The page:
I was eager to catch up with Annie, as it had been ages. Of course, we met for brunch in Shaw, which seems to have all the best brunch spots these days. Tiger Fork launched brunch that very weekend, and we were on it! The Asian restaurant, inspired by Hong Kong, is nestled in Blagden Alley in the space that was once home to Rogue 24 (RIP). I’d recently been for dinner, and I’d enjoyed the dumplings and inventive cocktails immensely.
The space is absolutely stunning. You enter the tall, red brick building in the alley through a heavy black, Asian-style door. At the front of the sexy, sleek space is an octagonal, black wooden bar. Then, through the curtains there are large wooden tables for communal-style dining under paper lanterns. The space is lively, and stays very true to its inspiration of Hong Kong markets. It feels incredibly authentic, and not at all contrived like some ethnic restaurants. You genuinely feel like you’ve stepped out of Washington and into a bar in Hong Kong.
I arrived only slightly tardy (a win for me on a weekend morning) and Annie was already sipping on the Bad Girl Mimi, a tropical bubbly confection inspired by Rhianna. Crafted with prosecco, passion fruit liquor, guava and pineapple, this cocktail was frothy and light, not too sweet.
Our waiter was a friendly guy who was polite, helpful, and unintrusive. He added to the experience, rather than taking away, and didn’t mind our catching up and our photo taking.
I was in need of both booze and caffeine, so I ordered the Bang Bang Yuangyang, which was made with both coffee and tea, as well as brown sugar and five spice. It was nutty and frothy, with strong notes of coffee and spice. I really enjoyed it—this was one of those memorable cocktails you won’t find elsewhere.
We started with dumplings and the smashed cucumber salad, which I had enjoyed at dinner previously. I absolutely crave cucumber salads, and this one is packed with flavors of garlic, chili, and sesame. A clean, classic execution of Asian cucumber salad, but the cukes are of a thicker cut and smashed so that they absorb the flavor. It’s great.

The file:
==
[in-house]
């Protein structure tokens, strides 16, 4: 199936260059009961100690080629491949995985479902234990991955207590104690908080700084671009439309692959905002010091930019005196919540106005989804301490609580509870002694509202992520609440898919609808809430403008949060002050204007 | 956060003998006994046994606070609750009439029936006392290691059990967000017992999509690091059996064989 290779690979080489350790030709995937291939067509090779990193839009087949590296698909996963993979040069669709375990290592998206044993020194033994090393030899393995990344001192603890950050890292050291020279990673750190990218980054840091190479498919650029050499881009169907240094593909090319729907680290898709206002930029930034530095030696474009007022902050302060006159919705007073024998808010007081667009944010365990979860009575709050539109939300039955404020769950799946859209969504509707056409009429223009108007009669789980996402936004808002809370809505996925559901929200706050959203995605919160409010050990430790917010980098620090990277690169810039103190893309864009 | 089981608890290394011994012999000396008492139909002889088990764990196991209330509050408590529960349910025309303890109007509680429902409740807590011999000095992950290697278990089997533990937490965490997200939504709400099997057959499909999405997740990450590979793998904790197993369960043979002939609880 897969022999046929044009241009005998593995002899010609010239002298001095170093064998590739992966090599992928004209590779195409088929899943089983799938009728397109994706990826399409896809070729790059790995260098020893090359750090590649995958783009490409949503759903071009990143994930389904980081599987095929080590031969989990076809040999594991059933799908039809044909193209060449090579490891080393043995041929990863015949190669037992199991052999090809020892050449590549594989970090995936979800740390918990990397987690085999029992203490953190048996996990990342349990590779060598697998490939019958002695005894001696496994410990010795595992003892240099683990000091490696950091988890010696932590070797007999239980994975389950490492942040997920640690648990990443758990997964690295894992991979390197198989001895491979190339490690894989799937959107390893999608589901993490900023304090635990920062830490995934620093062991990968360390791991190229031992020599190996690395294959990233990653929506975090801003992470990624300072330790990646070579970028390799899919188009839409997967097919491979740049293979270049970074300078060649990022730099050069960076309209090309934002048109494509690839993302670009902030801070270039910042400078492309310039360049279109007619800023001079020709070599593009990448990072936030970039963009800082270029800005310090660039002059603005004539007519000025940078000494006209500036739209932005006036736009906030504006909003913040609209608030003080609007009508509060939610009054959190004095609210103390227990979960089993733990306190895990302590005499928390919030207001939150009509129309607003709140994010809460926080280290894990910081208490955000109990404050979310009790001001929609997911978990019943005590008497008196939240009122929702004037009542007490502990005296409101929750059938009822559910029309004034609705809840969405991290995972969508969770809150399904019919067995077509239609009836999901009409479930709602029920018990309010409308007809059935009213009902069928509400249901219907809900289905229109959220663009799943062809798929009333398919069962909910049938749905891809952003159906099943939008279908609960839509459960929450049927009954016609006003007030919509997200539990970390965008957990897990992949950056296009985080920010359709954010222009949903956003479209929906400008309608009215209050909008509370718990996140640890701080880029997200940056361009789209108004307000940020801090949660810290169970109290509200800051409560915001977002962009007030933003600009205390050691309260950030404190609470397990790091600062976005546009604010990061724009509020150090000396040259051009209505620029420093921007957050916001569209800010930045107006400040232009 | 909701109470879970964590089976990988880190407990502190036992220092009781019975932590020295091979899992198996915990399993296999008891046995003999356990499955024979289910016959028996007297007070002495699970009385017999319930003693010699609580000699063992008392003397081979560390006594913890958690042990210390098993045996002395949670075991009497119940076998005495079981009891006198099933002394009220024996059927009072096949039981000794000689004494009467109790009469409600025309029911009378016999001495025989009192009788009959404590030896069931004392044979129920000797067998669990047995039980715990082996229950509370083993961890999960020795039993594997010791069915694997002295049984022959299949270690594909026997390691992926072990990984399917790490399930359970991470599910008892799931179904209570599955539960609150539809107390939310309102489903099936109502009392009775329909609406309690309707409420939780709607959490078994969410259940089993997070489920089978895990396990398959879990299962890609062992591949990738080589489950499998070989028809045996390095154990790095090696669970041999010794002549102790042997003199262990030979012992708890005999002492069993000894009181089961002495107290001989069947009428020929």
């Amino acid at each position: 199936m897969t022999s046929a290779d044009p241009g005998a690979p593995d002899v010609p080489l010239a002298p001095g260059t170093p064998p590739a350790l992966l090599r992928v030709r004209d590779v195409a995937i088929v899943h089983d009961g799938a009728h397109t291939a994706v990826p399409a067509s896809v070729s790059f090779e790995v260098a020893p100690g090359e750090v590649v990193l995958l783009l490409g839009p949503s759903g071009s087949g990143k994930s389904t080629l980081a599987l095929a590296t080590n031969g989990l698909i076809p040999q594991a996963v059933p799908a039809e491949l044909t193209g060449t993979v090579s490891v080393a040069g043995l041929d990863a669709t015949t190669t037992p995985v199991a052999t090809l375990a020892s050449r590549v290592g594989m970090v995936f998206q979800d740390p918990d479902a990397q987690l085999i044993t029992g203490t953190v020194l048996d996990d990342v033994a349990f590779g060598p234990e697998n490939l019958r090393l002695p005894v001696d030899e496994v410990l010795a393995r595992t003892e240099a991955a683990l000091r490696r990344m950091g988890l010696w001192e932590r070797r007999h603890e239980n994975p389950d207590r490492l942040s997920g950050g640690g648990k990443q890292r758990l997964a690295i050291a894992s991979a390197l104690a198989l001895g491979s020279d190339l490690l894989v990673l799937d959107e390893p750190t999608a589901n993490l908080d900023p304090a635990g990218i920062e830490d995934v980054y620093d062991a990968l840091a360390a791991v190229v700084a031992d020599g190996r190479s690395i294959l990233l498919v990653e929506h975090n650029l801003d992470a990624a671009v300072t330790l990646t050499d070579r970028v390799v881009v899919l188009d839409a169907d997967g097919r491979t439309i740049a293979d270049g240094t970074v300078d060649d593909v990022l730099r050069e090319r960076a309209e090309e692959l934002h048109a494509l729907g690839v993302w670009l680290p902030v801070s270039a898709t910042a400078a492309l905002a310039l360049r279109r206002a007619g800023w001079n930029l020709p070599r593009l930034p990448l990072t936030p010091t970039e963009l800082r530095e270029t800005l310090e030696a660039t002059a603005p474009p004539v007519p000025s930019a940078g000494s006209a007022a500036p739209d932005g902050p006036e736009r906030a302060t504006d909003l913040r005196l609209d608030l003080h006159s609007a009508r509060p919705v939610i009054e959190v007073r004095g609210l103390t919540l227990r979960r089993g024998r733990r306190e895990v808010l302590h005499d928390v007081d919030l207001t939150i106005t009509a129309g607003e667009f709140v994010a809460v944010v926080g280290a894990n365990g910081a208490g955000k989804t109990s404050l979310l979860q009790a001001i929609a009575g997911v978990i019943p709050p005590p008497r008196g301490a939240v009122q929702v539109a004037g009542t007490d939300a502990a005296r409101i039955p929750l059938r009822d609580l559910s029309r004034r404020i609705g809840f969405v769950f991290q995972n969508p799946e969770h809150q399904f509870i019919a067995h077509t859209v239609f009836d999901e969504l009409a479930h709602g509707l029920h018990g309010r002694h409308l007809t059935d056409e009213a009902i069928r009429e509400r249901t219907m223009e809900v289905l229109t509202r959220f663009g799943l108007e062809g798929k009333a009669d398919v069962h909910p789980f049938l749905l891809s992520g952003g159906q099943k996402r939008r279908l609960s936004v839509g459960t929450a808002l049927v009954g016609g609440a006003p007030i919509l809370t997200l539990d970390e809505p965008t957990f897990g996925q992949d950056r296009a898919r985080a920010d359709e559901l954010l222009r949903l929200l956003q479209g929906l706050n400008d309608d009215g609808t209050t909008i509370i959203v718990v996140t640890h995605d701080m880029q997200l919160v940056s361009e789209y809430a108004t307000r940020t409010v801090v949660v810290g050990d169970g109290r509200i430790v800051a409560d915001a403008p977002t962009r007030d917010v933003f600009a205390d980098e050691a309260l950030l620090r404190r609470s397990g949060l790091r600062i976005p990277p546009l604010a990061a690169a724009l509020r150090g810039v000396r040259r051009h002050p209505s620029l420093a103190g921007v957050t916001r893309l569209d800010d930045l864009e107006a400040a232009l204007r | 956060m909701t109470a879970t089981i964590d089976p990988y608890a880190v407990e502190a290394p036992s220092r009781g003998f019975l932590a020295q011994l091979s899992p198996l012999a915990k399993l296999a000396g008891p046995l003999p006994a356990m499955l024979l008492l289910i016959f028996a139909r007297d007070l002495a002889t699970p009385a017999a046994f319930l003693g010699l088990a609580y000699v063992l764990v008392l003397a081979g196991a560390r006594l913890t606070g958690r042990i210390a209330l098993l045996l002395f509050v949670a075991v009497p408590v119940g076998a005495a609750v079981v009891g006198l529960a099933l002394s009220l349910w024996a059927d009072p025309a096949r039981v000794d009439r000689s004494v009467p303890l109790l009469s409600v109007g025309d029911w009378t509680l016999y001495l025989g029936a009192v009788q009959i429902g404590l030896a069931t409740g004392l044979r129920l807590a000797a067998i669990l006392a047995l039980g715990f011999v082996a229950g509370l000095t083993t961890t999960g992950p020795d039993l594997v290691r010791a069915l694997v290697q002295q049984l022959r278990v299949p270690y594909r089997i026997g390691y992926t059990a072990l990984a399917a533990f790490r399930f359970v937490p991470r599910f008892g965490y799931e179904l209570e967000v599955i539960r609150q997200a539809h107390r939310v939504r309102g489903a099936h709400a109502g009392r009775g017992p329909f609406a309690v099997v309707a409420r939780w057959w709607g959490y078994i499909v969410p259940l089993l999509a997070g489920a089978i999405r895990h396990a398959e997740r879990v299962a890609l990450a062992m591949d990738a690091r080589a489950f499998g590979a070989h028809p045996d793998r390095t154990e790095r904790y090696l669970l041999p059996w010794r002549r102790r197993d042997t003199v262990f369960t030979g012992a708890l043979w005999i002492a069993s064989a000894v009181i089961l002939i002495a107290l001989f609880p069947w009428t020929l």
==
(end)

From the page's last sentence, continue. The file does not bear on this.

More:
We had two types of dumplings: the Har Gow and the Shumai. The Har Gow were steamed, classic pockets of dumplings filled with shrimp and served with a sweet chili soy. They were light and lovely.
Annie was skeptical about the shumai, but I love them, so we gave it a go. These open-faced, hearty dumplings are more dense, with chunks of shrimp and sweet corn, and topped with house-cured roe. They are packed with unique flavors and the sweet corn is an unexpected delight.
Annie loves Congee, and we both agreed that was a must. The rice porridge with braised shiitake mushrooms was topped with a beautiful soft-poached egg and a large, crispy breadstick. It was a bit runny—but that’s how it’s intended. It was warm and hearty; perfect for a winter’s day or brunch when you’re feeling a little under the weather.
For dessert, we decided on the egg tart, essentially a sweet egg custard in a pastry shell. This authentic Chinese dish was good, but not our favorite (Maketto’s still beats it, for us).
Meanwhile, we had mixed reviews on the Happy Toast. For starters, it was adorable. The toast was a happy face served with a dollop of butter. It was crispy on the outside and moist on the inside, with notes of coconut, condensed milk, cinnamon, and sugar. It was utterly decadent and incredibly sweet. I loved it, and Annie realized she did not because she doesn’t love coconut. Can’t please everyone!
Toward the end of the meal, I was feeling high on caffeine, brunch and time with one of my favorite Bitches, so I chose to order another cocktail. Annie was a bit under the weather (read: hungover) so she skipped this round. The All The Pretty Flowers was certainly pretty and impressed me, despite my distaste for gin.
The Bitches say: A. A cool spot with great decor and cool vibes, friendly, relaxed service, top-notch food, and a great cocktail program.
Tiger Fork serves brunch on Saturdays and Sundays. (202) 733-1152